Other than the living room (where the pine-y fragrance reigns supreme), the kitchen is arguably the root of all good Christmas smells — things like vanilla sugar cookies, chocolate mint brownies, rum-eggnog cake, and spicy gingerbread. While I’ve been known to work my way through entire populations of gingerbread men each holiday season, I also love a warm slice of the other kind of gingerbread — the dark, moist cake kind flavored with ginger, cinnamon, cloves, and molasses.
So where does gingerbread come from? The word itself originates from “gingerbras,” a word borrowed from Old French meaning “preserved ginger.” It’s believed to have been introduced to Western Europe by 11th-century crusaders returning from the eastern Mediterranean (since ginger itself originates in Asia), and it quickly became a popular treat at festivals and fairs. Allegedly, Medieval ladies often gave their favorite knights a piece of gingerbread for good luck in a tournament, or ate a “gingerbread husband” as a superstitious way of improving their chances of finding the real thing.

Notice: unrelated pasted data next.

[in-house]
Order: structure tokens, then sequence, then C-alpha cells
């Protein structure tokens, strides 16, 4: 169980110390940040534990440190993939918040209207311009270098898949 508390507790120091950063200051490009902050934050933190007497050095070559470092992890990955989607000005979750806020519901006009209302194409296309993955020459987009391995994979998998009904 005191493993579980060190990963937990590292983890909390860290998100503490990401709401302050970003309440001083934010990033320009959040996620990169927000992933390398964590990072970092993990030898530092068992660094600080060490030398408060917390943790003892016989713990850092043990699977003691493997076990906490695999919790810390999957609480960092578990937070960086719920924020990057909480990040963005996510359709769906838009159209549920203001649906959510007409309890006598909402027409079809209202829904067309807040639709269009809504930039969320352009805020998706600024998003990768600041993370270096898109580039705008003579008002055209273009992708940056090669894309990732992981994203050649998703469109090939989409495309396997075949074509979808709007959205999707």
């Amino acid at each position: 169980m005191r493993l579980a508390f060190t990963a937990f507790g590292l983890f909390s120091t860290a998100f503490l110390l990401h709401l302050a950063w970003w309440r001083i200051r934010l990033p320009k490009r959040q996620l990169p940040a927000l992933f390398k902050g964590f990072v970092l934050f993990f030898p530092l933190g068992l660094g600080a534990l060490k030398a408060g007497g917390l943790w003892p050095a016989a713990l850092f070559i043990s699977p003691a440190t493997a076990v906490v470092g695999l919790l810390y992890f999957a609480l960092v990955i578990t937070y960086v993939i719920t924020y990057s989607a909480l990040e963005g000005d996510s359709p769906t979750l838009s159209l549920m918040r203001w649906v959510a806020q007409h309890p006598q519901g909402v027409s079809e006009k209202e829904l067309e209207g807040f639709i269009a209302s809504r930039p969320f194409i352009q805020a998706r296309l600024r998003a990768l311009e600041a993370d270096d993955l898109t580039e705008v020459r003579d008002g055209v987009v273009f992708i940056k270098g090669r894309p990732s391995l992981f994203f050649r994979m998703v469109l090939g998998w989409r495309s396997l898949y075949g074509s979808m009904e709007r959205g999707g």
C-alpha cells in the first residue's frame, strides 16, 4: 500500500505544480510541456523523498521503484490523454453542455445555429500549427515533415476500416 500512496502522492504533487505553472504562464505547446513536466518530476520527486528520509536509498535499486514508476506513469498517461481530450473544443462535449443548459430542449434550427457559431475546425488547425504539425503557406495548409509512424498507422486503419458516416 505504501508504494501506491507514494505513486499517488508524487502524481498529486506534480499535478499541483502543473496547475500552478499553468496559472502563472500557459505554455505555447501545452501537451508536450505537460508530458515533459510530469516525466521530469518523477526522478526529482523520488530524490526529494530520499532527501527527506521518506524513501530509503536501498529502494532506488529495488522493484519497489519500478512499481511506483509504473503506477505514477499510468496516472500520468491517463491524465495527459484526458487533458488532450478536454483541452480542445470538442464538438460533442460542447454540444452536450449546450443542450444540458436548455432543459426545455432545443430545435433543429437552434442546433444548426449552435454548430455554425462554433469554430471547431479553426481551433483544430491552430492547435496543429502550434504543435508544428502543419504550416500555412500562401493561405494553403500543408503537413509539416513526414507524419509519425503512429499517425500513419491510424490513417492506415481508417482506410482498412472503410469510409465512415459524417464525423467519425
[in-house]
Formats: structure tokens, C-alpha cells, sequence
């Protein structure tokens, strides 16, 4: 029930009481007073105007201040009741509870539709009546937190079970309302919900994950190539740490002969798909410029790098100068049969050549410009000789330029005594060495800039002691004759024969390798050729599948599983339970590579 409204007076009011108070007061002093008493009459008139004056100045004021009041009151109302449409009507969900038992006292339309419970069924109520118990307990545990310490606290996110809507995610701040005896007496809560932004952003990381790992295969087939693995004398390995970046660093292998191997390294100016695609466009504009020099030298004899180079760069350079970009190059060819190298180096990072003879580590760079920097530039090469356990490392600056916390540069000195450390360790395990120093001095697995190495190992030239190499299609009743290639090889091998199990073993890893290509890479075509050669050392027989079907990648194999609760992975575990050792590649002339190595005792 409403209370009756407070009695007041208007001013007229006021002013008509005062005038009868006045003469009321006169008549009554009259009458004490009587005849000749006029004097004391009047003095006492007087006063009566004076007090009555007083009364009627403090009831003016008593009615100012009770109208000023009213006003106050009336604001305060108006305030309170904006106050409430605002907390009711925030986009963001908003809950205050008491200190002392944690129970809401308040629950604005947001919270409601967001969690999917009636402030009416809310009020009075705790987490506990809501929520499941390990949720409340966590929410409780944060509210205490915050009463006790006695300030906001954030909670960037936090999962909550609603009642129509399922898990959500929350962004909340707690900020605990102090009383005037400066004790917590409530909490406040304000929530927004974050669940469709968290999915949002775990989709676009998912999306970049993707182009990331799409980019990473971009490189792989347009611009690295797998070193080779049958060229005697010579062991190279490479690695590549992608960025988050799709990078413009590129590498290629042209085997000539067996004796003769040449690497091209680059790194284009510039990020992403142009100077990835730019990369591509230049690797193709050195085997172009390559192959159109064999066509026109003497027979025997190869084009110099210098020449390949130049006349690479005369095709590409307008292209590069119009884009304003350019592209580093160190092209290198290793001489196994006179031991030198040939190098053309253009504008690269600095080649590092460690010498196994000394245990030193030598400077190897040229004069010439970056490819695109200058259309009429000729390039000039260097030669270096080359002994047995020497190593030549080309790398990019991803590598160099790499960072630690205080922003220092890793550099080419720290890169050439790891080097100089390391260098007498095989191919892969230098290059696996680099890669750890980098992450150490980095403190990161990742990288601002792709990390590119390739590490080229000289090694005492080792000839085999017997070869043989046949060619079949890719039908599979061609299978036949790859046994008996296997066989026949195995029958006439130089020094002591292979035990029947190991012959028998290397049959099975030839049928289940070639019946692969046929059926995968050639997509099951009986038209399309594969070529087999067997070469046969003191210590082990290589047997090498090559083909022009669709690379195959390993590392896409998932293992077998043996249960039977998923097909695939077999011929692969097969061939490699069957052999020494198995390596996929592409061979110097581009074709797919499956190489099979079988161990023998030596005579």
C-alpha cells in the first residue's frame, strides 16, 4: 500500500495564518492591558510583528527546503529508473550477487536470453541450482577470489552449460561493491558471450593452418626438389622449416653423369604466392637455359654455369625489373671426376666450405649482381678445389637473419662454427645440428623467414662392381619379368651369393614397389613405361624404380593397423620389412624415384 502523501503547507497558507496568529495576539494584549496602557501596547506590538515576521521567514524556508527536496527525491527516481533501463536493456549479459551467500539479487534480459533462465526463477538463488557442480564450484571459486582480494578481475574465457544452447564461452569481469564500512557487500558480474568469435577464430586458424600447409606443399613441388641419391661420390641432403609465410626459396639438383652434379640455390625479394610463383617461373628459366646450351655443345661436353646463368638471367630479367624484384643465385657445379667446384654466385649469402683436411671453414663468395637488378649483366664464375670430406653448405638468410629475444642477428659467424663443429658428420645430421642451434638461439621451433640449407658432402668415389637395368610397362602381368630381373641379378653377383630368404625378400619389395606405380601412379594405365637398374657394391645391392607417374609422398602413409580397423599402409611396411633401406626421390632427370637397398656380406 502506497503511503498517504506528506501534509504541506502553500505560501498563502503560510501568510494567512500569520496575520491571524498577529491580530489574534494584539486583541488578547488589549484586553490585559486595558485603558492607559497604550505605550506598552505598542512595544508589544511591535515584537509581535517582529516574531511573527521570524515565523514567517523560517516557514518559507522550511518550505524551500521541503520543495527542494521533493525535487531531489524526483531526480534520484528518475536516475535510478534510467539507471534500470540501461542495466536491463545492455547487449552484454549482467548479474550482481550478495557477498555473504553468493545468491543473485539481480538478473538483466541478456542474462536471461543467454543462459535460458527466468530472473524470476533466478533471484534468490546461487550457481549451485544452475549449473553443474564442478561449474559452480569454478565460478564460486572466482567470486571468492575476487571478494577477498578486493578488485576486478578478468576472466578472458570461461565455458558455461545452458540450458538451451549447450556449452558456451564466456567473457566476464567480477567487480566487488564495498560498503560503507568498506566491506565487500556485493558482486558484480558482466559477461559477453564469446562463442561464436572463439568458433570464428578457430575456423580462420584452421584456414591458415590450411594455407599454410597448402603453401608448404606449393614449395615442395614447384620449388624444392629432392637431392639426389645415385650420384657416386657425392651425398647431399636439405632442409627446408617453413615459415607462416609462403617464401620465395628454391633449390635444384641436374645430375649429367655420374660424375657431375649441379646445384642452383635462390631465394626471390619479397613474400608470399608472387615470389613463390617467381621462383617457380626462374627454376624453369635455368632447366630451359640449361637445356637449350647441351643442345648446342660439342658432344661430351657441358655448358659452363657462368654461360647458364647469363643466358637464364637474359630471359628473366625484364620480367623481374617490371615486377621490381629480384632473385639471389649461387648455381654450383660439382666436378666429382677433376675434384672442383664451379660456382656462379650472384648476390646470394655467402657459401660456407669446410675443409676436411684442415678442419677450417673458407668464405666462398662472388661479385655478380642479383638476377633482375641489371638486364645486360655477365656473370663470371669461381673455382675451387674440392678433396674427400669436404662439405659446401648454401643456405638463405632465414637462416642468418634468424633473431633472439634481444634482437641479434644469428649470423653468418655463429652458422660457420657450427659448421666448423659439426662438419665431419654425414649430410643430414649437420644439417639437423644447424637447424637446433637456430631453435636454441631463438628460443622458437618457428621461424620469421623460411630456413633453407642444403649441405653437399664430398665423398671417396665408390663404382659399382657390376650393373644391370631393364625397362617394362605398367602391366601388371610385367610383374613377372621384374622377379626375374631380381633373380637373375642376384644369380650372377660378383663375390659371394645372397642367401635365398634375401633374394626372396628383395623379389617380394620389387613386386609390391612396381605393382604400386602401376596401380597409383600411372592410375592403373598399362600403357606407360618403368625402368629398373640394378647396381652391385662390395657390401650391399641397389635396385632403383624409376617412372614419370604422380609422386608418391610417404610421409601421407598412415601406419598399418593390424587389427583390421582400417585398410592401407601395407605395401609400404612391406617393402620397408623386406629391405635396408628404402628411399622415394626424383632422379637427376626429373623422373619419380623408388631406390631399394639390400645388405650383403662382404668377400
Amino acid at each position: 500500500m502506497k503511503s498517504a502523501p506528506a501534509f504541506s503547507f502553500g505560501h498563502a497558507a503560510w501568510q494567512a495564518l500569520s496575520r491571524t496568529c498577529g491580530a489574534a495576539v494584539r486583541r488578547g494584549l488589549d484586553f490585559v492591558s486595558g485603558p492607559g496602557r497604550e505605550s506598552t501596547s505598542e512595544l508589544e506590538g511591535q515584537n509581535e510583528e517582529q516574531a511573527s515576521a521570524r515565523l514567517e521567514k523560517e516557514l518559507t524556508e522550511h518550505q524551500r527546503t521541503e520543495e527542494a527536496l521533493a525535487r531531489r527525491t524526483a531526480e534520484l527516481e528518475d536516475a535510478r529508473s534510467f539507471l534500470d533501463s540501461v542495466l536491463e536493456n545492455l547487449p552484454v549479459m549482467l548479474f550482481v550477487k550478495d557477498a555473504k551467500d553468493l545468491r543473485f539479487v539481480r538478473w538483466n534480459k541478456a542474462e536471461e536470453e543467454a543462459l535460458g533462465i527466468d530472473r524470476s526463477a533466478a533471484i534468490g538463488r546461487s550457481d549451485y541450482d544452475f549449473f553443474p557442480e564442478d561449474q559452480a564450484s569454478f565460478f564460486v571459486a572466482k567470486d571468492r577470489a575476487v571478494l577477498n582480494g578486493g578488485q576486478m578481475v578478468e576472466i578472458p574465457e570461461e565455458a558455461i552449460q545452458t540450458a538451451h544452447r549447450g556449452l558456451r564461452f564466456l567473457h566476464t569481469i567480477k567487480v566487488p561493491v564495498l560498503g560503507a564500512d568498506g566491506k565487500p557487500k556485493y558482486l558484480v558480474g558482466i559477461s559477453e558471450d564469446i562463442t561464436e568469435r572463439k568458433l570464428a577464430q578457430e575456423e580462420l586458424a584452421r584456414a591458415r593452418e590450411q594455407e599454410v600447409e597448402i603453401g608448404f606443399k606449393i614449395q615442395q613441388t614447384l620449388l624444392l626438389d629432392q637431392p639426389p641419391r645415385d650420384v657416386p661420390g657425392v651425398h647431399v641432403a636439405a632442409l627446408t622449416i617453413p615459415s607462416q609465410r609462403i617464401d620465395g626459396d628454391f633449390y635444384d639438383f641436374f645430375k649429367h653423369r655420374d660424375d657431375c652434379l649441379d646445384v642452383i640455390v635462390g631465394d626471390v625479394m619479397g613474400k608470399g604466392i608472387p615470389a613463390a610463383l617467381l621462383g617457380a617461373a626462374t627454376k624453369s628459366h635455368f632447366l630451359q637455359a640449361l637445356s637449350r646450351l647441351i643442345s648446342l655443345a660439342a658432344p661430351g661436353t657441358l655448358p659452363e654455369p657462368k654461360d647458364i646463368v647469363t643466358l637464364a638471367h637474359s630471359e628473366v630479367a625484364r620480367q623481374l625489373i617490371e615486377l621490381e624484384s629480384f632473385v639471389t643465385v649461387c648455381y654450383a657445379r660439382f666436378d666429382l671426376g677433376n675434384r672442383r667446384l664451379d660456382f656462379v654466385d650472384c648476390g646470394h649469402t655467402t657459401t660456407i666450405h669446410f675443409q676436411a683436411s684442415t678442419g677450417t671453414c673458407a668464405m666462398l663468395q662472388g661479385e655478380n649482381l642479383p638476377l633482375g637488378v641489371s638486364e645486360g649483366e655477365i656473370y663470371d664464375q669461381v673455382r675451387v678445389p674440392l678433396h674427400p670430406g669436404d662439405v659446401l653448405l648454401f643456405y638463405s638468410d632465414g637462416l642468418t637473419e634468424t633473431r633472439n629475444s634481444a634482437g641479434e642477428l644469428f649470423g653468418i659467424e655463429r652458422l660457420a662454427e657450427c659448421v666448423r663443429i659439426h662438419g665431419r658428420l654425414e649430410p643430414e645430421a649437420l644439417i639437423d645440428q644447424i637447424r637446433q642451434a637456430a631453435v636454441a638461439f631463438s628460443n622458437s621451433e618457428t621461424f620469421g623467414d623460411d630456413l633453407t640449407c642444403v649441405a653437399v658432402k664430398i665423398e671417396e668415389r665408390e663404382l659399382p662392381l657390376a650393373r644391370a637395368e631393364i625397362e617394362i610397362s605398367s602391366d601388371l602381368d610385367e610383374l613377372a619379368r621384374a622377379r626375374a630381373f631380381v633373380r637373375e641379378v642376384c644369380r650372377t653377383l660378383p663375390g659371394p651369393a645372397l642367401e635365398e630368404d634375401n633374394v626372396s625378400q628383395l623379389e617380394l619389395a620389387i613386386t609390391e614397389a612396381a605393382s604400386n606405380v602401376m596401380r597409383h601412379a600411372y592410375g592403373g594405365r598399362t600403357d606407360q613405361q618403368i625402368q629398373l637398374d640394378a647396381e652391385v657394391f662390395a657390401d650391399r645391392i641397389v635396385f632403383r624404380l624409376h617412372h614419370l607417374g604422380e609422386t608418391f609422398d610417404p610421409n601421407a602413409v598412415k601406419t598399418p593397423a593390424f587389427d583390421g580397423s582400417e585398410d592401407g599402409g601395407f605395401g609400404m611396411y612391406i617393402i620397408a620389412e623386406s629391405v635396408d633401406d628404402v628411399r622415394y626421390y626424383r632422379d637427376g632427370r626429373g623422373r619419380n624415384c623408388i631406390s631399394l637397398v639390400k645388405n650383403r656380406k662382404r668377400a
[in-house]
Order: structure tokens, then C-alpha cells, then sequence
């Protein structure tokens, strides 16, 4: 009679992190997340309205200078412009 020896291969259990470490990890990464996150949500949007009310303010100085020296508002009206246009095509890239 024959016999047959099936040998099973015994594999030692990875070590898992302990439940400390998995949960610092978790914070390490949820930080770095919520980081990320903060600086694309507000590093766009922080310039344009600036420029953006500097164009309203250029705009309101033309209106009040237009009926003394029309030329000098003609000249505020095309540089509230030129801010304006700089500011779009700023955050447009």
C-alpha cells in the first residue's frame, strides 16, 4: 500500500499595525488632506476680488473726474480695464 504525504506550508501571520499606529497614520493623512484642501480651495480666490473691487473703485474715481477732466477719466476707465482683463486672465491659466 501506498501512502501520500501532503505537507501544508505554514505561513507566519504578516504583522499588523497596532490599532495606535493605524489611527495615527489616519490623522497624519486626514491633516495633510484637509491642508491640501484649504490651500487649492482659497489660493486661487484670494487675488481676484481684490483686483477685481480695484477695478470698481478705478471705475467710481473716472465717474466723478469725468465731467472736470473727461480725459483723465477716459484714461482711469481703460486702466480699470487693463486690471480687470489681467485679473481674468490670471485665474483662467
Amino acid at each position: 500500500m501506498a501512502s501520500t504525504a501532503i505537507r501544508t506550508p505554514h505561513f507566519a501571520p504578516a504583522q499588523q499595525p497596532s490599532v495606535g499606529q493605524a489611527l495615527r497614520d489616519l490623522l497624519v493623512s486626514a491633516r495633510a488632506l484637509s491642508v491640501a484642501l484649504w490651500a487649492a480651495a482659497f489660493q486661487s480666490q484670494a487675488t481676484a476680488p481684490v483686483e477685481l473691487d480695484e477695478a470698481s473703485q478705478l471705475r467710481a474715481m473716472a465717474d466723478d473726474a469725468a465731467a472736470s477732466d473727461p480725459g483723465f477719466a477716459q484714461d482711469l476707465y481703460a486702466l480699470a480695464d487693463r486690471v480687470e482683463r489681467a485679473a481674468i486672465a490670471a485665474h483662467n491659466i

The spicy soft gingerbread cake we’re making today starts with butter and sugar, followed by a beaten egg and cup of that classic New England ingredient — molasses. Flour and spices thicken the dough until it’s thick like cookie dough, then hot water thins it out.
The resulting gingerbread cake is light and tender with a delicate crumb and wonderful aroma. It’s the perfect Christmas snack cake, making it an excellent choice for breakfast, teatime, dessert, or…well…anytime, really. Santa might even prefer a slice on Christmas Eve instead of cookies — just don’t forget the glass of milk (or whipped cream!).
This post was first published in 2013 and has been updated.